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SYFY WIRE Bad Astronomy


By Phil Plait

[tl;dr: Go buy this book and read it.]

I don't read as much as I used to, which makes me unhappy. I love to read, but somehow finding the time this past year has been difficult. And I prefer to read novels in big chunks, not snatching a few pages here and there when I can. I want to devote the kind of quality time a good novel deserves, but finding that time has been increasingly difficult.

So when I say that I read John Scalzi's novel "Redshirts" over the course of two days -- blowing off a great deal of work to do so -- I hope that conveys just how good this book is.

OK, full disclosure: John is a friend of mine; we've known each other for a few years after first meeting in 2008. But one of the reasons I wanted to meet him in the first place is because his writing is so damn good. It speaks of an intelligence and understanding of how to communicate that's pretty rare. I also tend to agree with him on most issues, so obviously he's a man of fine taste and subtle reasoning.

2822934967_ff8bd52c66_m.jpgJohn writes a blog called Whatever, and a little while back he mentioned that his new book "Redshirts" was finally done. Having read his amazing "Old Man's War" science fiction series, I immediately pestered him for an advance copy. Probably more in an effort to keep me from endlessly annoying him than out of friendship, he sent me one.

And I sat down and did something I almost never, ever do: I read the whole thing through. I mean it; I found myself voraciously consuming the book. It's a science fiction novel that in many ways is a parody of "Star Trek", but to think it's just that is pretty unfair. It's even true to say it's a parody of the entire SF TV genre, but again, that falls well short of what this novel is. Certainly, you can read it that way, but you'd be shortchanging yourself if you did. Scalzi dabbles in a lot of philosophical ideas here, using a Star Trek-like framework to ask questions about the nature of what fiction is, and what writers do. Even, I dare say, the nature of existence.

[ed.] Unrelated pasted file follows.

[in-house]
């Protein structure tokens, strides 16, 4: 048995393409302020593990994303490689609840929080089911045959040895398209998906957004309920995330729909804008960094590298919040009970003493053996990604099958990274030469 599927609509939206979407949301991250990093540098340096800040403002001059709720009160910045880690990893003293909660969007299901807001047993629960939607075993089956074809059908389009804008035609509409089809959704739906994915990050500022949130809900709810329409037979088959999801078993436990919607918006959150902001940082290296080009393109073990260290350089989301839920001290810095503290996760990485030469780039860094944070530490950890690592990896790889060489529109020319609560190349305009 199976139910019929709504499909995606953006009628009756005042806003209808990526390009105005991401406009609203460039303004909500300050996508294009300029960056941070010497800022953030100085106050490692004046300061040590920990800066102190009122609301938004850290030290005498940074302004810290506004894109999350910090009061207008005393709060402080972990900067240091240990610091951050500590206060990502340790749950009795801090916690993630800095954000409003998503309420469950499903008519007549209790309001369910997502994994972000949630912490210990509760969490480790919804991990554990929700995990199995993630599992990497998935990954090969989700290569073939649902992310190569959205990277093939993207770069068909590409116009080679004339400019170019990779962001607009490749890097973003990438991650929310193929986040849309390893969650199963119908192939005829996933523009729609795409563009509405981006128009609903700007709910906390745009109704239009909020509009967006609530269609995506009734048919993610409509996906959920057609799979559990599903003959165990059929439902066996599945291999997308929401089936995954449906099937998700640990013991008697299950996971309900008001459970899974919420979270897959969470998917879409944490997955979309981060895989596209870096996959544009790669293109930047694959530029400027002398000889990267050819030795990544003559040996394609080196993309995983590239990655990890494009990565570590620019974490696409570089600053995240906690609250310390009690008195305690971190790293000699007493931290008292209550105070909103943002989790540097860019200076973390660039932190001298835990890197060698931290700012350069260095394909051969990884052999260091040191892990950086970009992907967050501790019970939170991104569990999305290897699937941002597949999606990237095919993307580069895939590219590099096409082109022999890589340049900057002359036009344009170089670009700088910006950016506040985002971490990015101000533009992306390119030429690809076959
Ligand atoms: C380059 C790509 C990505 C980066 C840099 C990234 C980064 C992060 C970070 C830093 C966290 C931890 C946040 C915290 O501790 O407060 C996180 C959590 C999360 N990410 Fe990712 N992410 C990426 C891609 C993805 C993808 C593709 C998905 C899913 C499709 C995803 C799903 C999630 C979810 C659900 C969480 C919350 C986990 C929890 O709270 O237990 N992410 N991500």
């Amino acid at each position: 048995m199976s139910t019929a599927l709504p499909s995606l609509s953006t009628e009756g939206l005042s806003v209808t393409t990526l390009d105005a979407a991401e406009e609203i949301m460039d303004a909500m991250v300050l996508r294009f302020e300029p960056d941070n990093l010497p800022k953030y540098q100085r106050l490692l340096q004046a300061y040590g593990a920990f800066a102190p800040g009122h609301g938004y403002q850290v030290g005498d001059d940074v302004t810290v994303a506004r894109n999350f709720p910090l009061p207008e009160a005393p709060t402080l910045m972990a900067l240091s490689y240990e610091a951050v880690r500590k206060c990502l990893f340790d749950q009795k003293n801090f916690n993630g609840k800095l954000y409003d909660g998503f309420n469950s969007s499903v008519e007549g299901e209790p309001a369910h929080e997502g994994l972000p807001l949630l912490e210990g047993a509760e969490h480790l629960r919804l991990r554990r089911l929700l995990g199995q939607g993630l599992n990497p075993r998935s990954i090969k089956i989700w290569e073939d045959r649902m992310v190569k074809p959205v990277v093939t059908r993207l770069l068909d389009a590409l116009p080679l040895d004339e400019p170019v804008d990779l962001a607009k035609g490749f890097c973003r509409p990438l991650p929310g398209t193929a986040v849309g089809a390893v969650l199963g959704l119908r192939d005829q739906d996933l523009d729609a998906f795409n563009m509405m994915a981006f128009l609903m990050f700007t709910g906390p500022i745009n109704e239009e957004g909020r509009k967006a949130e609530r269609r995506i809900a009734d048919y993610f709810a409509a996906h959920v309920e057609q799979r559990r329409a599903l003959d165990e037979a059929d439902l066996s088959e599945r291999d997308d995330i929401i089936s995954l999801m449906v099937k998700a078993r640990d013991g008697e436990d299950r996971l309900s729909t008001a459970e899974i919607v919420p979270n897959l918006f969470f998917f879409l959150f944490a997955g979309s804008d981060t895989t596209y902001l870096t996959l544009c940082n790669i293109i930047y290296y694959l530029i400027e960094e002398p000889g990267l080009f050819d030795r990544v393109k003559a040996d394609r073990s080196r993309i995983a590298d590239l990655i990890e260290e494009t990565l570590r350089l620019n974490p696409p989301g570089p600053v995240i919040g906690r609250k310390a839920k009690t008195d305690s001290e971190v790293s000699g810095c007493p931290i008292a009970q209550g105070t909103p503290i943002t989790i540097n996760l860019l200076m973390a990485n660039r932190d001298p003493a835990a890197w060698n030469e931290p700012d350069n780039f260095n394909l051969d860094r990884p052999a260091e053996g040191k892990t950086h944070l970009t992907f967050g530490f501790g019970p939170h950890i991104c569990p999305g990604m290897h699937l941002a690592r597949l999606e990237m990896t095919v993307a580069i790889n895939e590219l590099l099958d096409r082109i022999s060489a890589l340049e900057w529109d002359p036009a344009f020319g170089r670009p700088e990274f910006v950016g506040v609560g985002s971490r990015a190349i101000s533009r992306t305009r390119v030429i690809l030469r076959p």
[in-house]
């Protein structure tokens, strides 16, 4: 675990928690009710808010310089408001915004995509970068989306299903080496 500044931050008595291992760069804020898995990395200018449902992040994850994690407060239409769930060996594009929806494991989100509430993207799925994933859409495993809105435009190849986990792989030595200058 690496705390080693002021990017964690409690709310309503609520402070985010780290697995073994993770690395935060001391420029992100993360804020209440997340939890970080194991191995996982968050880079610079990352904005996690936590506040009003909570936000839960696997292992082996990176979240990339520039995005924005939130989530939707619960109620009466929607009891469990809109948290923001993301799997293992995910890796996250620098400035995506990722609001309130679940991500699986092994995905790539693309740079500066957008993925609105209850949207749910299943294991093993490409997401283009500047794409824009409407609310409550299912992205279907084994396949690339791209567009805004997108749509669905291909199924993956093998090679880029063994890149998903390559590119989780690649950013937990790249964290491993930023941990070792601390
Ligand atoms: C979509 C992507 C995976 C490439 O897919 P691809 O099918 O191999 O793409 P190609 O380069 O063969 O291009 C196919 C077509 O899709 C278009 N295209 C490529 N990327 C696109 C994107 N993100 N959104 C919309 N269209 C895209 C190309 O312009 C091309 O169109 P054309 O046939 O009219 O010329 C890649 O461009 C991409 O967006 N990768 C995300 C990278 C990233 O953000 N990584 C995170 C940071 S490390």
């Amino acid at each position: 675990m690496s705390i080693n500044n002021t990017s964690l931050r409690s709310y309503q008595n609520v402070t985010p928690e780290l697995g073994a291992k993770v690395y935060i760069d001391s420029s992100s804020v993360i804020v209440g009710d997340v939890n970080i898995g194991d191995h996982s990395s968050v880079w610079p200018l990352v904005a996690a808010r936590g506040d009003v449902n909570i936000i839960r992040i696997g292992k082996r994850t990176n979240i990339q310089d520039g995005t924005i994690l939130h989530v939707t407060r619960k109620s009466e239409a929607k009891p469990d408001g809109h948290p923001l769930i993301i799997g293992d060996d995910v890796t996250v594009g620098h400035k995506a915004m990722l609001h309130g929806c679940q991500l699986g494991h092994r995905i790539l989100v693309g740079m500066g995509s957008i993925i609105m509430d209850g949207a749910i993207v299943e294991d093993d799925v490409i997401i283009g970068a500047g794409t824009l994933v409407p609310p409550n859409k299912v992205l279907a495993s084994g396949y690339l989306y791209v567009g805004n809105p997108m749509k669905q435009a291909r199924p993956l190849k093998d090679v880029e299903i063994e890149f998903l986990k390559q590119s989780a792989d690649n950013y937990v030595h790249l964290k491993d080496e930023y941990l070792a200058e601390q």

Not that "Redshirts" is some ponderous tome future schoolchildren will dread reading in literature class. It's a light, funny, and in some cases even breezy read. That's Scalzi's style. His books are fun, even while they tackle serious issues (his blog is a paradigm of that style of writing).

I'm not going to give you any details about the plot of the book, though. I loathe spoilers, preferring instead to be surprised at what I find when I read a book (or watch a movie/TV show). I will point out, though, that Scalzi tackles an issue I used to think about when I was younger (and still do sometimes): does a TV show exist in the history of the fictional TV show universe?

In other words, imagine The Doctor uses the TARDIS to travel to our present day. If he turns on a TV, will he be able to watch "Doctor Who" on the BBC? It's a weird thought, isn't it? In the fictional universe of any TV show, the TV show itself must not have happened, or else the characters in the TV show would know it. Wouldn't it be odd if the future Star Trek timeline actually unfolded (I know, a lot of it can't now because it's already in the past and didn't happen, but bear with me) the real Captain Kirk, in the 23rd century, found out his exact life was broadcast on TV and he was played by some guy named William Shatner (and later, Chris Pine)?

It's fun to think about, and Scalzi tackles this problem in "Redshirts". His solution to the problem is fascinating, and had never occurred to me. And my favorite thing when reading a novel is being surprised... and my favorite thing after reading a novel is finding myself thinking about it long after I'm done reading it.

OK, I'm done blathering about it. Just go and buy "Redshirts" because it's really really good.

And who knows? It may just save your life. You certainly don't want to wind up like this guy:

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